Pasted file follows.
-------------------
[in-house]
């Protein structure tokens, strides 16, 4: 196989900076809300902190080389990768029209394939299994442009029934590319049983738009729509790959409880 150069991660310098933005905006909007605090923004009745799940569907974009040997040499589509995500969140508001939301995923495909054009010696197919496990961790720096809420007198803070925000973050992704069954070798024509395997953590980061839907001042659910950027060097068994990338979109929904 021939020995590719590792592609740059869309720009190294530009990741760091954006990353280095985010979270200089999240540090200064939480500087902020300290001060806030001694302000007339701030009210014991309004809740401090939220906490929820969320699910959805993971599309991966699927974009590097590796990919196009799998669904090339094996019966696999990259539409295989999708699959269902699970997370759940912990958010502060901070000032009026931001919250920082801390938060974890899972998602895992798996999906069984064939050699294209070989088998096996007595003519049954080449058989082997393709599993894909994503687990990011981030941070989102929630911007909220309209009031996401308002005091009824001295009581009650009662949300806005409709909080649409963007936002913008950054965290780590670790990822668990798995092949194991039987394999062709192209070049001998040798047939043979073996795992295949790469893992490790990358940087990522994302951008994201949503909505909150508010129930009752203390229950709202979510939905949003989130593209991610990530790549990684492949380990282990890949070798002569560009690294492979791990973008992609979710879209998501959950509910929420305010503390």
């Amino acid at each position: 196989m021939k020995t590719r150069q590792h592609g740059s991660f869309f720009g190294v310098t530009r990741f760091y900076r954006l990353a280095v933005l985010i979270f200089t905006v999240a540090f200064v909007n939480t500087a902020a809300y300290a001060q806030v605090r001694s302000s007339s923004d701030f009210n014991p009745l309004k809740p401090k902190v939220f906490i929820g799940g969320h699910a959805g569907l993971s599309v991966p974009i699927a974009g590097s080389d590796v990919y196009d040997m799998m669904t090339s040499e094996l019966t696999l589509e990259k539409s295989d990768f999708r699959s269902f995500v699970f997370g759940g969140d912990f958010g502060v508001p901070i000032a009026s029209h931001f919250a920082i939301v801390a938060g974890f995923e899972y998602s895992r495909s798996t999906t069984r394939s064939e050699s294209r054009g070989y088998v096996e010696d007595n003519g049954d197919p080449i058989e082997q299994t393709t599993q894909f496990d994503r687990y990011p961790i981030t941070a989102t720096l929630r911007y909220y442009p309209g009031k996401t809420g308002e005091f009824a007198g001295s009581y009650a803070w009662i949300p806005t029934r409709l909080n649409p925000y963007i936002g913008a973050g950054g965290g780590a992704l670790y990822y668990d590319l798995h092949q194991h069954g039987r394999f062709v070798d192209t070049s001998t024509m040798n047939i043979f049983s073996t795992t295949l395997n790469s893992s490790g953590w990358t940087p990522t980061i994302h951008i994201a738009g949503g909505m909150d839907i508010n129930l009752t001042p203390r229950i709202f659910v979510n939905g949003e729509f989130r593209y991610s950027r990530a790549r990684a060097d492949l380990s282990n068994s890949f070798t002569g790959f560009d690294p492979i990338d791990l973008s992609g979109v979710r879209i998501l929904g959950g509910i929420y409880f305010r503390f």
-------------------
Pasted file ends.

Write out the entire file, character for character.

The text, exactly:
[in-house]
């Protein structure tokens, strides 16, 4: 196989900076809300902190080389990768029209394939299994442009029934590319049983738009729509790959409880 150069991660310098933005905006909007605090923004009745799940569907974009040997040499589509995500969140508001939301995923495909054009010696197919496990961790720096809420007198803070925000973050992704069954070798024509395997953590980061839907001042659910950027060097068994990338979109929904 021939020995590719590792592609740059869309720009190294530009990741760091954006990353280095985010979270200089999240540090200064939480500087902020300290001060806030001694302000007339701030009210014991309004809740401090939220906490929820969320699910959805993971599309991966699927974009590097590796990919196009799998669904090339094996019966696999990259539409295989999708699959269902699970997370759940912990958010502060901070000032009026931001919250920082801390938060974890899972998602895992798996999906069984064939050699294209070989088998096996007595003519049954080449058989082997393709599993894909994503687990990011981030941070989102929630911007909220309209009031996401308002005091009824001295009581009650009662949300806005409709909080649409963007936002913008950054965290780590670790990822668990798995092949194991039987394999062709192209070049001998040798047939043979073996795992295949790469893992490790990358940087990522994302951008994201949503909505909150508010129930009752203390229950709202979510939905949003989130593209991610990530790549990684492949380990282990890949070798002569560009690294492979791990973008992609979710879209998501959950509910929420305010503390």
């Amino acid at each position: 196989m021939k020995t590719r150069q590792h592609g740059s991660f869309f720009g190294v310098t530009r990741f760091y900076r954006l990353a280095v933005l985010i979270f200089t905006v999240a540090f200064v909007n939480t500087a902020a809300y300290a001060q806030v605090r001694s302000s007339s923004d701030f009210n014991p009745l309004k809740p401090k902190v939220f906490i929820g799940g969320h699910a959805g569907l993971s599309v991966p974009i699927a974009g590097s080389d590796v990919y196009d040997m799998m669904t090339s040499e094996l019966t696999l589509e990259k539409s295989d990768f999708r699959s269902f995500v699970f997370g759940g969140d912990f958010g502060v508001p901070i000032a009026s029209h931001f919250a920082i939301v801390a938060g974890f995923e899972y998602s895992r495909s798996t999906t069984r394939s064939e050699s294209r054009g070989y088998v096996e010696d007595n003519g049954d197919p080449i058989e082997q299994t393709t599993q894909f496990d994503r687990y990011p961790i981030t941070a989102t720096l929630r911007y909220y442009p309209g009031k996401t809420g308002e005091f009824a007198g001295s009581y009650a803070w009662i949300p806005t029934r409709l909080n649409p925000y963007i936002g913008a973050g950054g965290g780590a992704l670790y990822y668990d590319l798995h092949q194991h069954g039987r394999f062709v070798d192209t070049s001998t024509m040798n047939i043979f049983s073996t795992t295949l395997n790469s893992s490790g953590w990358t940087p990522t980061i994302h951008i994201a738009g949503g909505m909150d839907i508010n129930l009752t001042p203390r229950i709202f659910v979510n939905g949003e729509f989130r593209y991610s950027r990530a790549r990684a060097d492949l380990s282990n068994s890949f070798t002569g790959f560009d690294p492979i990338d791990l973008s992609g979109v979710r879209i998501l929904g959950g509910i929420y409880f305010r503390f």